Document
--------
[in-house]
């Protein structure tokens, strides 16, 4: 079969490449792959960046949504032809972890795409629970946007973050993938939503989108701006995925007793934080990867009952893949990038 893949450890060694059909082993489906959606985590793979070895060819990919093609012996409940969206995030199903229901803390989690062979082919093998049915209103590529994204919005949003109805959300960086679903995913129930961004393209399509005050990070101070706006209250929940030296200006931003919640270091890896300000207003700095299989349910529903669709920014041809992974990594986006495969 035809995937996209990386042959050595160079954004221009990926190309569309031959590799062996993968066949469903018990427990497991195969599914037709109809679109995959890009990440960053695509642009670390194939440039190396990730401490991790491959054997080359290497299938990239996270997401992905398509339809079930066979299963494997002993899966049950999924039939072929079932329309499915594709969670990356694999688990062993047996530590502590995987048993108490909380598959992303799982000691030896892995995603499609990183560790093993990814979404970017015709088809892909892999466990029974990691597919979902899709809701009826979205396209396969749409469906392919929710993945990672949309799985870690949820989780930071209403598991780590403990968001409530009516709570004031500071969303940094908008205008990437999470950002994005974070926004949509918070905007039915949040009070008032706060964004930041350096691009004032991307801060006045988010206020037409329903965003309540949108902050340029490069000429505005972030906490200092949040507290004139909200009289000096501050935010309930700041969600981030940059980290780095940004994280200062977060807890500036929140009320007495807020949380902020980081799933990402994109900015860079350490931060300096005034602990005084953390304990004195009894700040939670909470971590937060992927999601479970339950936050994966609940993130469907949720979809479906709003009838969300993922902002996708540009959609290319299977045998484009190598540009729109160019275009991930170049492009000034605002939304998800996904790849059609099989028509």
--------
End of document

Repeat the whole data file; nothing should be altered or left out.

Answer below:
[in-house]
């Protein structure tokens, strides 16, 4: 079969490449792959960046949504032809972890795409629970946007973050993938939503989108701006995925007793934080990867009952893949990038 893949450890060694059909082993489906959606985590793979070895060819990919093609012996409940969206995030199903229901803390989690062979082919093998049915209103590529994204919005949003109805959300960086679903995913129930961004393209399509005050990070101070706006209250929940030296200006931003919640270091890896300000207003700095299989349910529903669709920014041809992974990594986006495969 035809995937996209990386042959050595160079954004221009990926190309569309031959590799062996993968066949469903018990427990497991195969599914037709109809679109995959890009990440960053695509642009670390194939440039190396990730401490991790491959054997080359290497299938990239996270997401992905398509339809079930066979299963494997002993899966049950999924039939072929079932329309499915594709969670990356694999688990062993047996530590502590995987048993108490909380598959992303799982000691030896892995995603499609990183560790093993990814979404970017015709088809892909892999466990029974990691597919979902899709809701009826979205396209396969749409469906392919929710993945990672949309799985870690949820989780930071209403598991780590403990968001409530009516709570004031500071969303940094908008205008990437999470950002994005974070926004949509918070905007039915949040009070008032706060964004930041350096691009004032991307801060006045988010206020037409329903965003309540949108902050340029490069000429505005972030906490200092949040507290004139909200009289000096501050935010309930700041969600981030940059980290780095940004994280200062977060807890500036929140009320007495807020949380902020980081799933990402994109900015860079350490931060300096005034602990005084953390304990004195009894700040939670909470971590937060992927999601479970339950936050994966609940993130469907949720979809479906709003009838969300993922902002996708540009959609290319299977045998484009190598540009729109160019275009991930170049492009000034605002939304998800996904790849059609099989028509």